OSLO, Norway, April 9 (UPI) -- Mothers with many negative thoughts and feelings are more likely to give their children unhealthy food, researchers in Norway said.
Researchers at the Norwegian Institute of Public Health in collaboration with the University of Oslo analyzed children's diets, combined with both psychological and sociodemographic variables in mothers.
As part of the Norwegian Mother and Child Cohort Study, a total of 27,763 mothers were asked how often and how much their 18-month-old children ate of 36 types of food and drink. By this age, children learn to prefer sweet and fatty food over healthy food.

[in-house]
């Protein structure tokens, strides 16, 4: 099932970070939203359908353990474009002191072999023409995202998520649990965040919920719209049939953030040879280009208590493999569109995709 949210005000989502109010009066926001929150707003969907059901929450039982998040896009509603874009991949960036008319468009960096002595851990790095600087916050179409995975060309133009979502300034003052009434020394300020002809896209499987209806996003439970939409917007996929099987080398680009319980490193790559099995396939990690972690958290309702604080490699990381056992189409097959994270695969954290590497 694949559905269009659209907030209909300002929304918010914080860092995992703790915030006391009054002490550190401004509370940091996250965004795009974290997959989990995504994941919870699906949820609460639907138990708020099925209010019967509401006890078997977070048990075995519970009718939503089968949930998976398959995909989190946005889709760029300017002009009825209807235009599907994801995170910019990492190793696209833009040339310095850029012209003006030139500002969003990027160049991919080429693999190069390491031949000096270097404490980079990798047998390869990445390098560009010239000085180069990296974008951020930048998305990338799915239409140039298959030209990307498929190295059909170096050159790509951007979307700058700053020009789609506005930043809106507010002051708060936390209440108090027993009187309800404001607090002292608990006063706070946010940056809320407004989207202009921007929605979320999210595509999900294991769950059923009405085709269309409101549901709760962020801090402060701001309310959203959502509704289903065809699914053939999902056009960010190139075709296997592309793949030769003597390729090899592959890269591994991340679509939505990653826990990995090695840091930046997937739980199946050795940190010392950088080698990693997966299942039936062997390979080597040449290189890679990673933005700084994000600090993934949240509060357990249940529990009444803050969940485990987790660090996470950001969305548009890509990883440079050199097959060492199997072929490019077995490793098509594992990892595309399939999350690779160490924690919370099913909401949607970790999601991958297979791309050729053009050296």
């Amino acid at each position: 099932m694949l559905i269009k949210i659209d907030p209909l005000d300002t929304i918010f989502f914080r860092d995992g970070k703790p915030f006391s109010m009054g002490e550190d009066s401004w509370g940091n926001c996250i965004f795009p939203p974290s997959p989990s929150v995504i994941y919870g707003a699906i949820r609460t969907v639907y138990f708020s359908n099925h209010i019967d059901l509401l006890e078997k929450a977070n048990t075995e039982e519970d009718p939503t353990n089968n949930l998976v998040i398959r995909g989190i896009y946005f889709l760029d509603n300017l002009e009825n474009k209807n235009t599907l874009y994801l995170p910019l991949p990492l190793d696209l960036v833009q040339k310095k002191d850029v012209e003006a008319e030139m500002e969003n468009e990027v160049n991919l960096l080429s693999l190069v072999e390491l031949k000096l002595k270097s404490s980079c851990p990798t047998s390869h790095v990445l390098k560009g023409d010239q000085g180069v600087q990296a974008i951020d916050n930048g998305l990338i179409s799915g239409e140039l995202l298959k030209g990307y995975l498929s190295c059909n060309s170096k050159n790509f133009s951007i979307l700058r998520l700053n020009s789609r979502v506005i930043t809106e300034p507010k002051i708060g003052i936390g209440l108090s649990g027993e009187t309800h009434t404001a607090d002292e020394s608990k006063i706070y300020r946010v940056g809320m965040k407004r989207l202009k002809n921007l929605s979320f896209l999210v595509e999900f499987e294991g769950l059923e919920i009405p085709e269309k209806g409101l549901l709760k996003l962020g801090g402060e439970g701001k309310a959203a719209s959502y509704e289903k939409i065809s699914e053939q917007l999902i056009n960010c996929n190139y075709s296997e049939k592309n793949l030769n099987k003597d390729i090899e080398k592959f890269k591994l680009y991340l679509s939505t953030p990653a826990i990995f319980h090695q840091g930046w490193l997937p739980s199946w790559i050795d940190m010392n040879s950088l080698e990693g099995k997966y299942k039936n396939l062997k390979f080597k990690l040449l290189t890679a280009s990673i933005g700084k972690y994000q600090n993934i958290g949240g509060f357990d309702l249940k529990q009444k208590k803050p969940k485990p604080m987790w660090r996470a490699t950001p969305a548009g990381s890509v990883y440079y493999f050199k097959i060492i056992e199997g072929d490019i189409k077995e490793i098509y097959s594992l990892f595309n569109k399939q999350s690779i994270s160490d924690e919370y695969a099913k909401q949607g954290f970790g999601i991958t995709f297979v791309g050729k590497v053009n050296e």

"We found that mothers who were emotionally unstable, anxious, angry, sad, had poor self-confidence or a negative view of the world were far more likely to give their child sweet and fatty foods," Eivind Ystrom of the Norwegian Institute of Public Health said in a statement. "At the same time, there was no link between maternal personality and how healthy a diet the child got in the form of fruit and vegetables."
Mothers with negative thought and anxiety often have a lower stress threshold, giving up quicker when faced with obstacles such as a child in disagreement, and often experience lack of control of the child.
Mothers compensate for this either by trying to force healthy food into their child or holding the sweet-bag strings extra tightly.